6 Life and Money Lessons Learned from Baseball
Americans love to root (root, root!) for the home team. Attendance at major league baseball games topped 74 million in 2013 – more than four times the attendance of professional football games that year. And that number doesn’t even include college, high school, little league or farm team games.
Sure, we love to watch baseball, but we can take away more than hot dogs and popcorn from the ballpark. Here are a few life and money lessons we can learn from the sport.
1. Keep stats
Baseball is a numbers game. Just looking at a baseball scorecard can be mind-boggling. But the game’s attention to detail can easily carry over to tracking your home budget. If you don’t already have one, use this online budget calculator to get started. Once you have a general idea of your expenditures, focus on the items where you have room for improvement and keep a scorecard. If you don’t keep track of your spending, it’s easy to forget that $6/day spent on lattes or the $12 cocktail after work every Thursday. By keeping your own detailed stats, you have a better chance of remembering where your money goes and getting your spending under control.
2. Rally support when you need it most
In Bull Durham, Nuke, the baseball pitcher, falls into a slump, and his fellow players gather at the mound in a famous scene meant to distract him. They talk about everything from voodoo to wedding presents – and not at all about baseball. Cognitive therapy employs this same method to treat anxiety, interrupting an internal anxiety loop by refocusing attention on something else. Having a chat with coworkers can have a similar effect when you’re stuck with a problem at work. Gather around the water cooler for some carefree chats and you’ll be able to ease any anxiety by the time you get back to your desk.
3. Use the three-strike rule
Success in the workplace hinges in part on the people we choose to have around us. Their integrity and strength of character serves to enhance or obstruct our performance on a daily basis. The three-strike rule can be a valuable tool in selecting new business relationships. By honing your observation skills, you can become a better judge of character and “strike out” people who don’t share your sense of integrity before they become a liability.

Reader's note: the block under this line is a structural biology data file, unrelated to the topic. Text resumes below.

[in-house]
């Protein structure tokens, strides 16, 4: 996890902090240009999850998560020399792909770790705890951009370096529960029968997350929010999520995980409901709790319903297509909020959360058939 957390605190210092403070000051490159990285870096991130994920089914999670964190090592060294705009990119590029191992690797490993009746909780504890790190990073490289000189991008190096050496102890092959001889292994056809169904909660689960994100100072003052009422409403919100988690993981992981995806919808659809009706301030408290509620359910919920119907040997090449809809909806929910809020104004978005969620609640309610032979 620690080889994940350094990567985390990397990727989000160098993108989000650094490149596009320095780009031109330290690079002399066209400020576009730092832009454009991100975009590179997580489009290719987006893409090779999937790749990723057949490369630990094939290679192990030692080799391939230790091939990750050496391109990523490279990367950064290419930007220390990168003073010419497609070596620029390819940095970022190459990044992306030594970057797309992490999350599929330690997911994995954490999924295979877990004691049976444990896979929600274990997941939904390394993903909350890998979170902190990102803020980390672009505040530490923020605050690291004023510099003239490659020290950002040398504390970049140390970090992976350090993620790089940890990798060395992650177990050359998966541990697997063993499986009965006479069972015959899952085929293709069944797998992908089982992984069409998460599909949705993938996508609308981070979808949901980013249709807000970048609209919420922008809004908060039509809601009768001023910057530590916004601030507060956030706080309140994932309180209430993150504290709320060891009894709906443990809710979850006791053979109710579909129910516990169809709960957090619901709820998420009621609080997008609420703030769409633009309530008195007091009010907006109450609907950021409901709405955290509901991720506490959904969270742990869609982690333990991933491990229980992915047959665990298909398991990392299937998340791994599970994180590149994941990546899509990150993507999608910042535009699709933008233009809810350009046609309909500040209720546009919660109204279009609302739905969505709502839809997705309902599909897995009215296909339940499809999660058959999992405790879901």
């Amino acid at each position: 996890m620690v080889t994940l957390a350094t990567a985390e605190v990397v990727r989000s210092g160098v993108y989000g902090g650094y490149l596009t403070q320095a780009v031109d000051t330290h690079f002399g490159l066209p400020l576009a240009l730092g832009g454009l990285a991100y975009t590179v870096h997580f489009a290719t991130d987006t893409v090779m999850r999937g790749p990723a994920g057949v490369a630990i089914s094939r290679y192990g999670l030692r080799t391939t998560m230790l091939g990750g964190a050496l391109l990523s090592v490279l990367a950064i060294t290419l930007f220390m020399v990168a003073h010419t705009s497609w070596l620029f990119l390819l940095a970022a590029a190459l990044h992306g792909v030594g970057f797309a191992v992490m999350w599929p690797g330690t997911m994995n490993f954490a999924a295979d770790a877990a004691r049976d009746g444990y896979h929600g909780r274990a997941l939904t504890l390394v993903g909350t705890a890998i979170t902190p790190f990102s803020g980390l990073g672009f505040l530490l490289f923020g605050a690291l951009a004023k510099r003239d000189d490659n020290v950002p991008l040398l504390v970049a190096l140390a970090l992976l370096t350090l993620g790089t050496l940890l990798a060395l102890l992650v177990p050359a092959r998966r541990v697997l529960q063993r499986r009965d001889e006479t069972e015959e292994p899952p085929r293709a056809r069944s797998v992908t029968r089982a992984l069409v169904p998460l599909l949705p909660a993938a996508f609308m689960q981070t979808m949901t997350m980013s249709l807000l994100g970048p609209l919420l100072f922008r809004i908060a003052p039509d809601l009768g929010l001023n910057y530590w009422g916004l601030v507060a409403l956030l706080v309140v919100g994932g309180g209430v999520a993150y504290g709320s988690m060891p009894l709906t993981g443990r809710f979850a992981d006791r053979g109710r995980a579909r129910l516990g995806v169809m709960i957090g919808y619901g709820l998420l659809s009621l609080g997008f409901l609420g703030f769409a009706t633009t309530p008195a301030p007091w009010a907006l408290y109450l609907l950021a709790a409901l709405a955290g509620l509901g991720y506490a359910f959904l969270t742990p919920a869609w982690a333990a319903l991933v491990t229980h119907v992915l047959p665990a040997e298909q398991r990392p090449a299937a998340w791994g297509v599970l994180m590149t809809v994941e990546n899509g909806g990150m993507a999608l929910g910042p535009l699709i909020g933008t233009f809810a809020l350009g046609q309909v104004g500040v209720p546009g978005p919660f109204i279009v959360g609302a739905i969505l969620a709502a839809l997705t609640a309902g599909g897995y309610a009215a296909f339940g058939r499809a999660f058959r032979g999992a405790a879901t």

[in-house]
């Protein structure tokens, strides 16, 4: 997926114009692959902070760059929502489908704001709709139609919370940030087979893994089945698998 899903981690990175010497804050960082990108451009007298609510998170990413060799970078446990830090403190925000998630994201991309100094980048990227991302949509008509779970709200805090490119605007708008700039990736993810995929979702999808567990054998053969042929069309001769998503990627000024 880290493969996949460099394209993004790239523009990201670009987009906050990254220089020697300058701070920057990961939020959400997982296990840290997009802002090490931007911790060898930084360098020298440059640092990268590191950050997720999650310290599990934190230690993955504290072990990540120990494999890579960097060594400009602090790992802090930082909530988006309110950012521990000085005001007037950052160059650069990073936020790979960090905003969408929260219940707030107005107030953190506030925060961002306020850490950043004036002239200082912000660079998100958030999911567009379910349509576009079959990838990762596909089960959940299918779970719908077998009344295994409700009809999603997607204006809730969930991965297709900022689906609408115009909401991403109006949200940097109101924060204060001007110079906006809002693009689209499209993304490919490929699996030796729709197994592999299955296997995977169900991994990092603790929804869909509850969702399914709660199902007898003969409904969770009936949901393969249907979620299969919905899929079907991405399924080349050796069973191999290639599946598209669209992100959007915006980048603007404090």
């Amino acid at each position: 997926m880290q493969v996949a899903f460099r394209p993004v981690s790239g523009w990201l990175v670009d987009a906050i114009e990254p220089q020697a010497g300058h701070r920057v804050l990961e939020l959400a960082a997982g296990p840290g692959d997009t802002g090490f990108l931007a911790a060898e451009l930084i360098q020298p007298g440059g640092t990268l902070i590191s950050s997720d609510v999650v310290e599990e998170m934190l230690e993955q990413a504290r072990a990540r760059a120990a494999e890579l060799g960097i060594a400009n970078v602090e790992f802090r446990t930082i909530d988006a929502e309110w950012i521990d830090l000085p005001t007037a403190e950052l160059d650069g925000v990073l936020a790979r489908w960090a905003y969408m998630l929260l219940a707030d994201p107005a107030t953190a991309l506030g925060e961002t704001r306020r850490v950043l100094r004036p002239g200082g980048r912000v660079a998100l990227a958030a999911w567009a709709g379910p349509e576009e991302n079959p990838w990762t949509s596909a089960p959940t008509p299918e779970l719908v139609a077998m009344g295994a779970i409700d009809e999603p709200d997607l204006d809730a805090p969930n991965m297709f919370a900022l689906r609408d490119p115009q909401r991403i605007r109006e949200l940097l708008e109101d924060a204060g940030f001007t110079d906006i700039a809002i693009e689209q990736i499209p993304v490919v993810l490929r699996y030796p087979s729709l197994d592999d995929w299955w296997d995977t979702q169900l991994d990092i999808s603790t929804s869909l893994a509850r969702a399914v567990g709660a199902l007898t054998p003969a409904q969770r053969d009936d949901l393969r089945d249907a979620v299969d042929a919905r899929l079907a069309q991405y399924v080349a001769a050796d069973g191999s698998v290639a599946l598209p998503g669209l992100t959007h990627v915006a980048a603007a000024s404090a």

4. Take a seventh inning stretch
In baseball, the middle of the seventh inning marks a break in the action - a chance for players and fans to stretch their legs and sing. Researchers have found that brief diversions in daily life increase our ability to focus for prolonged periods. Doing the same task over a long period causes performance to erode as the brain gradually stops registering input. Even a minor mental break improves focus and performance – even if you don’t sing “Take Me Out to the Ballgame.”
5. Keep your eye on the long-term goal
Baseball teams play more than 160 games each season, and while every game does make a difference, it’s the overall season performance that really counts. This long view of an overall goal applies to your savings accounts. Even the lowest interest gains can add up if you look at the long run and not the day-to-day standings. Use this savings calculator to see how consistently putting money in an interest-bearing account can add up to significant gains over the years, and stop focusing on the tiny, month-to-month earnings.
6. Accept that nobody bats a thousand
In baseball, batting a thousand represents the unattainable perfection of getting a hit every time at bat. The average major league player bats .300, which means he gets a hit only 30% of the time. Many of us suffer from setting our standards and expectations too high, a clear sign of perfectionism. But striking out can be a great lesson in judging our own limits, learning humility, and developing empathy, ultimately teaching us to set realistic performance goals.
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Tammy K is a contributing writer at CreditDonkey, a credit card comparison and financial education website. Our data-driven analysis has been recognized by major news outlets across the country and has helped families make savvy financial and lifestyle decisions.